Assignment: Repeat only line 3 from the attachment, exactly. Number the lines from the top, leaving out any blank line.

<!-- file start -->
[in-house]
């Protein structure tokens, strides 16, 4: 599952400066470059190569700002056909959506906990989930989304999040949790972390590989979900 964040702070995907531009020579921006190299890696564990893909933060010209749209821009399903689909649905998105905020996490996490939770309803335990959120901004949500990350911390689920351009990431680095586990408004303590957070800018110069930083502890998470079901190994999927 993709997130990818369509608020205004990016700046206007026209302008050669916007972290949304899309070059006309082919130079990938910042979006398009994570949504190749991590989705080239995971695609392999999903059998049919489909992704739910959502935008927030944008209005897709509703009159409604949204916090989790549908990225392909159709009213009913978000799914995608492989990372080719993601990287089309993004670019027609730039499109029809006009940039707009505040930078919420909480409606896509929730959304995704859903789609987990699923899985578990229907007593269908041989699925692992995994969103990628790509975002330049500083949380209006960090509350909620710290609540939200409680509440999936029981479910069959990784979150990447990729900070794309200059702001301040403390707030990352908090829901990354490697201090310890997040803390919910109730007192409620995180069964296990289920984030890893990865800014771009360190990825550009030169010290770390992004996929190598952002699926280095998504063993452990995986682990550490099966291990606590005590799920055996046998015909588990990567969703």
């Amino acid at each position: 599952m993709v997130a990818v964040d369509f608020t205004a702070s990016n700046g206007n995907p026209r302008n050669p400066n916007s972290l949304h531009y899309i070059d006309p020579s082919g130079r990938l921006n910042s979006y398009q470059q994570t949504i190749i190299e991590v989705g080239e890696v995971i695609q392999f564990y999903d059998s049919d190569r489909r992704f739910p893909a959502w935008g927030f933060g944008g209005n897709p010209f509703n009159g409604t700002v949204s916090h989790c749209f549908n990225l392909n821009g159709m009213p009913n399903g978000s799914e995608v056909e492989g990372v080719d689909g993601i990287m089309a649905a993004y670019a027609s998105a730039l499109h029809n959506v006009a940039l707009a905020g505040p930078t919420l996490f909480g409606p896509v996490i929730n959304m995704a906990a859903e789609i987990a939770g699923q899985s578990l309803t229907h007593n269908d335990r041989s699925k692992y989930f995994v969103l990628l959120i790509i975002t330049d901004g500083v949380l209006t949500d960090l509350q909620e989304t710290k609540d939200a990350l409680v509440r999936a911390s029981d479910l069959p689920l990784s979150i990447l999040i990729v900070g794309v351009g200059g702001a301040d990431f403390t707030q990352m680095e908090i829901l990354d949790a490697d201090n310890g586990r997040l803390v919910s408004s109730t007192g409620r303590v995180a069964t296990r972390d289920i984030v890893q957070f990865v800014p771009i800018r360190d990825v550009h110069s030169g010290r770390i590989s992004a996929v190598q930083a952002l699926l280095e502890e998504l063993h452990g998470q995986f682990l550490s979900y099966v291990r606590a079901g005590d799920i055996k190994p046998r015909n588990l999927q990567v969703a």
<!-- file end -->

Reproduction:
């Amino acid at each position: 599952m993709v997130a990818v964040d369509f608020t205004a702070s990016n700046g206007n995907p026209r302008n050669p400066n916007s972290l949304h531009y899309i070059d006309p020579s082919g130079r990938l921006n910042s979006y398009q470059q994570t949504i190749i190299e991590v989705g080239e890696v995971i695609q392999f564990y999903d059998s049919d190569r489909r992704f739910p893909a959502w935008g927030f933060g944008g209005n897709p010209f509703n009159g409604t700002v949204s916090h989790c749209f549908n990225l392909n821009g159709m009213p009913n399903g978000s799914e995608v056909e492989g990372v080719d689909g993601i990287m089309a649905a993004y670019a027609s998105a730039l499109h029809n959506v006009a940039l707009a905020g505040p930078t919420l996490f909480g409606p896509v996490i929730n959304m995704a906990a859903e789609i987990a939770g699923q899985s578990l309803t229907h007593n269908d335990r041989s699925k692992y989930f995994v969103l990628l959120i790509i975002t330049d901004g500083v949380l209006t949500d960090l509350q909620e989304t710290k609540d939200a990350l409680v509440r999936a911390s029981d479910l069959p689920l990784s979150i990447l999040i990729v900070g794309v351009g200059g702001a301040d990431f403390t707030q990352m680095e908090i829901l990354d949790a490697d201090n310890g586990r997040l803390v919910s408004s109730t007192g409620r303590v995180a069964t296990r972390d289920i984030v890893q957070f990865v800014p771009i800018r360190d990825v550009h110069s030169g010290r770390i590989s992004a996929v190598q930083a952002l699926l280095e502890e998504l063993h452990g998470q995986f682990l550490s979900y099966v291990r606590a079901g005590d799920i055996k190994p046998r015909n588990l999927q990567v969703a």